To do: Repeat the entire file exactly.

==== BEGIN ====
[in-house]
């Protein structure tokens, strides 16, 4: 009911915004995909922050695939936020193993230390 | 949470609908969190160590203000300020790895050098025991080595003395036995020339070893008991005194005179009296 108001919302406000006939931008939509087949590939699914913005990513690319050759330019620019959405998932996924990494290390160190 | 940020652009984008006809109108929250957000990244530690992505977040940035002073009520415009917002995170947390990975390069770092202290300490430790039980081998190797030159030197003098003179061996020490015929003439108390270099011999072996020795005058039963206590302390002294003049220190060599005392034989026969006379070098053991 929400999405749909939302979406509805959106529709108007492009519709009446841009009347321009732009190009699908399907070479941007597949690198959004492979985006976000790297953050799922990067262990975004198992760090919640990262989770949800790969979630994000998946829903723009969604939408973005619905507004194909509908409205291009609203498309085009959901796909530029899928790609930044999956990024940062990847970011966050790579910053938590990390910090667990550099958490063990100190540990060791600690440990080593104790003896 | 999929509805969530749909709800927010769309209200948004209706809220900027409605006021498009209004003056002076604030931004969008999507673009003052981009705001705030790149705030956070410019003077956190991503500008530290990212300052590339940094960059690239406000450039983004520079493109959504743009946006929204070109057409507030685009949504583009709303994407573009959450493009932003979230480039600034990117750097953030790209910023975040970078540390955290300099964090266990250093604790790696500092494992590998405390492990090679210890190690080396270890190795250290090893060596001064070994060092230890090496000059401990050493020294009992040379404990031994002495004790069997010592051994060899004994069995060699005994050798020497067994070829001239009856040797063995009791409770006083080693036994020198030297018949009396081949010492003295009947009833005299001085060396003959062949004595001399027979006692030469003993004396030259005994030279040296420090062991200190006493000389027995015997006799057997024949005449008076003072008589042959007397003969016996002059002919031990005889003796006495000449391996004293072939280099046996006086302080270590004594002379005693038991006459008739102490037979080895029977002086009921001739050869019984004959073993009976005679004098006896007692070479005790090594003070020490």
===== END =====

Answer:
[in-house]
């Protein structure tokens, strides 16, 4: 009911915004995909922050695939936020193993230390 | 949470609908969190160590203000300020790895050098025991080595003395036995020339070893008991005194005179009296 108001919302406000006939931008939509087949590939699914913005990513690319050759330019620019959405998932996924990494290390160190 | 940020652009984008006809109108929250957000990244530690992505977040940035002073009520415009917002995170947390990975390069770092202290300490430790039980081998190797030159030197003098003179061996020490015929003439108390270099011999072996020795005058039963206590302390002294003049220190060599005392034989026969006379070098053991 929400999405749909939302979406509805959106529709108007492009519709009446841009009347321009732009190009699908399907070479941007597949690198959004492979985006976000790297953050799922990067262990975004198992760090919640990262989770949800790969979630994000998946829903723009969604939408973005619905507004194909509908409205291009609203498309085009959901796909530029899928790609930044999956990024940062990847970011966050790579910053938590990390910090667990550099958490063990100190540990060791600690440990080593104790003896 | 999929509805969530749909709800927010769309209200948004209706809220900027409605006021498009209004003056002076604030931004969008999507673009003052981009705001705030790149705030956070410019003077956190991503500008530290990212300052590339940094960059690239406000450039983004520079493109959504743009946006929204070109057409507030685009949504583009709303994407573009959450493009932003979230480039600034990117750097953030790209910023975040970078540390955290300099964090266990250093604790790696500092494992590998405390492990090679210890190690080396270890190795250290090893060596001064070994060092230890090496000059401990050493020294009992040379404990031994002495004790069997010592051994060899004994069995060699005994050798020497067994070829001239009856040797063995009791409770006083080693036994020198030297018949009396081949010492003295009947009833005299001085060396003959062949004595001399027979006692030469003993004396030259005994030279040296420090062991200190006493000389027995015997006799057997024949005449008076003072008589042959007397003969016996002059002919031990005889003796006495000449391996004293072939280099046996006086302080270590004594002379005693038991006459008739102490037979080895029977002086009921001739050869019984004959073993009976005679004098006896007692070479005790090594003070020490």